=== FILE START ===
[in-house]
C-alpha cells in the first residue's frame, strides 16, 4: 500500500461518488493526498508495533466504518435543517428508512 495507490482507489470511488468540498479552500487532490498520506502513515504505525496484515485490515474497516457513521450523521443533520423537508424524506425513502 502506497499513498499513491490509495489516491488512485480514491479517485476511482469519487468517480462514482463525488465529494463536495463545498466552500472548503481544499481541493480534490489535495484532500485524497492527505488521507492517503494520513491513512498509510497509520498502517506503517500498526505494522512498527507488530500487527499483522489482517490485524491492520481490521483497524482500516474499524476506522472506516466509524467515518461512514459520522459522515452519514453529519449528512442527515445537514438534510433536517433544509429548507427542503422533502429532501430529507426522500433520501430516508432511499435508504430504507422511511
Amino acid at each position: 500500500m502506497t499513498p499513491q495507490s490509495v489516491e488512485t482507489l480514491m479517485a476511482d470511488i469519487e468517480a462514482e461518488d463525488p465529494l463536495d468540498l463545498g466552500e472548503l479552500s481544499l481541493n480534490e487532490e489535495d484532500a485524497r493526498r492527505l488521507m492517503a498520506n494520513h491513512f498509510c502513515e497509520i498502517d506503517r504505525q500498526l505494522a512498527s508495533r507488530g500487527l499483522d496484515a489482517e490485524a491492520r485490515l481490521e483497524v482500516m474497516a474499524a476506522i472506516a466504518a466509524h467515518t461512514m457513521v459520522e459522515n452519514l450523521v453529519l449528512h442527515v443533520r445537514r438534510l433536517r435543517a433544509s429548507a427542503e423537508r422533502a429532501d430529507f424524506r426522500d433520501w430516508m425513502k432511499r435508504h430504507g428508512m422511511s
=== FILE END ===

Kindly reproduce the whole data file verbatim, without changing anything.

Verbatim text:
[in-house]
C-alpha cells in the first residue's frame, strides 16, 4: 500500500461518488493526498508495533466504518435543517428508512 495507490482507489470511488468540498479552500487532490498520506502513515504505525496484515485490515474497516457513521450523521443533520423537508424524506425513502 502506497499513498499513491490509495489516491488512485480514491479517485476511482469519487468517480462514482463525488465529494463536495463545498466552500472548503481544499481541493480534490489535495484532500485524497492527505488521507492517503494520513491513512498509510497509520498502517506503517500498526505494522512498527507488530500487527499483522489482517490485524491492520481490521483497524482500516474499524476506522472506516466509524467515518461512514459520522459522515452519514453529519449528512442527515445537514438534510433536517433544509429548507427542503422533502429532501430529507426522500433520501430516508432511499435508504430504507422511511
Amino acid at each position: 500500500m502506497t499513498p499513491q495507490s490509495v489516491e488512485t482507489l480514491m479517485a476511482d470511488i469519487e468517480a462514482e461518488d463525488p465529494l463536495d468540498l463545498g466552500e472548503l479552500s481544499l481541493n480534490e487532490e489535495d484532500a485524497r493526498r492527505l488521507m492517503a498520506n494520513h491513512f498509510c502513515e497509520i498502517d506503517r504505525q500498526l505494522a512498527s508495533r507488530g500487527l499483522d496484515a489482517e490485524a491492520r485490515l481490521e483497524v482500516m474497516a474499524a476506522i472506516a466504518a466509524h467515518t461512514m457513521v459520522e459522515n452519514l450523521v453529519l449528512h442527515v443533520r445537514r438534510l433536517r435543517a433544509s429548507a427542503e423537508r422533502a429532501d430529507f424524506r426522500d433520501w430516508m425513502k432511499r435508504h430504507g428508512m422511511s